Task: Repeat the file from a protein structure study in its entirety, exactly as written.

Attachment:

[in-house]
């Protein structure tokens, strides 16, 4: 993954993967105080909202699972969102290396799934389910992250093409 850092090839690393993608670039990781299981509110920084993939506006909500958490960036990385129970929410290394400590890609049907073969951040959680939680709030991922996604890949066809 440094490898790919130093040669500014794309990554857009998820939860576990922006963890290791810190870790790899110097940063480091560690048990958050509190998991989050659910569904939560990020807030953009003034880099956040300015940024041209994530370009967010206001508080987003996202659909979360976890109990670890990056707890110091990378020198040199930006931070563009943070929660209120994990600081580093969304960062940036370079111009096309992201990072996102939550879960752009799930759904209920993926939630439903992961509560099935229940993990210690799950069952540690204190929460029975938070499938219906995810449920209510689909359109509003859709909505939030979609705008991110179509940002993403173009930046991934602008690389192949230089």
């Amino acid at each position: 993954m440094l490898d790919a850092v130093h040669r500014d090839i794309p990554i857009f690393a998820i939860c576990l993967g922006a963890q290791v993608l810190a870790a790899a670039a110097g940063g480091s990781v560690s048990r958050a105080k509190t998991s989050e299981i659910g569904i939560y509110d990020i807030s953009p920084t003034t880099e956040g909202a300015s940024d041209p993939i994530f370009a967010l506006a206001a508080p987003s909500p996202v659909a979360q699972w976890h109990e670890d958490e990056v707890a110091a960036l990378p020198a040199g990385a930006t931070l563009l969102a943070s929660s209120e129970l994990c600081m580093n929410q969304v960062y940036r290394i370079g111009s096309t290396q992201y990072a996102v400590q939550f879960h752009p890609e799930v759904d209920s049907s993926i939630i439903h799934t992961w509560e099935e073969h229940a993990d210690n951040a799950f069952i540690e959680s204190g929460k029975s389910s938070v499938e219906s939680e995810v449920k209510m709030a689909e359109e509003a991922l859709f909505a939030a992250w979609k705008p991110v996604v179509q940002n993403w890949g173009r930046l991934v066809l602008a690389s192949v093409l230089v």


[in-house]
């Protein structure tokens, strides 16, 4: 993954993967105080909202699972969102290396799934389910992250093409 850092090839690393993608670039990781299981509110920084993939506006909500958490960036990385129970929410290394400590890609049907073969951040959680939680709030991922996604890949066809 440094490898790919130093040669500014794309990554857009998820939860576990922006963890290791810190870790790899110097940063480091560690048990958050509190998991989050659910569904939560990020807030953009003034880099956040300015940024041209994530370009967010206001508080987003996202659909979360976890109990670890990056707890110091990378020198040199930006931070563009943070929660209120994990600081580093969304960062940036370079111009096309992201990072996102939550879960752009799930759904209920993926939630439903992961509560099935229940993990210690799950069952540690204190929460029975938070499938219906995810449920209510689909359109509003859709909505939030979609705008991110179509940002993403173009930046991934602008690389192949230089």
């Amino acid at each position: 993954m440094l490898d790919a850092v130093h040669r500014d090839i794309p990554i857009f690393a998820i939860c576990l993967g922006a963890q290791v993608l810190a870790a790899a670039a110097g940063g480091s990781v560690s048990r958050a105080k509190t998991s989050e299981i659910g569904i939560y509110d990020i807030s953009p920084t003034t880099e956040g909202a300015s940024d041209p993939i994530f370009a967010l506006a206001a508080p987003s909500p996202v659909a979360q699972w976890h109990e670890d958490e990056v707890a110091a960036l990378p020198a040199g990385a930006t931070l563009l969102a943070s929660s209120e129970l994990c600081m580093n929410q969304v960062y940036r290394i370079g111009s096309t290396q992201y990072a996102v400590q939550f879960h752009p890609e799930v759904d209920s049907s993926i939630i439903h799934t992961w509560e099935e073969h229940a993990d210690n951040a799950f069952i540690e959680s204190g929460k029975s389910s938070v499938e219906s939680e995810v449920k209510m709030a689909e359109e509003a991922l859709f909505a939030a992250w979609k705008p991110v996604v179509q940002n993403w890949g173009r930046l991934v066809l602008a690389s192949v093409l230089v």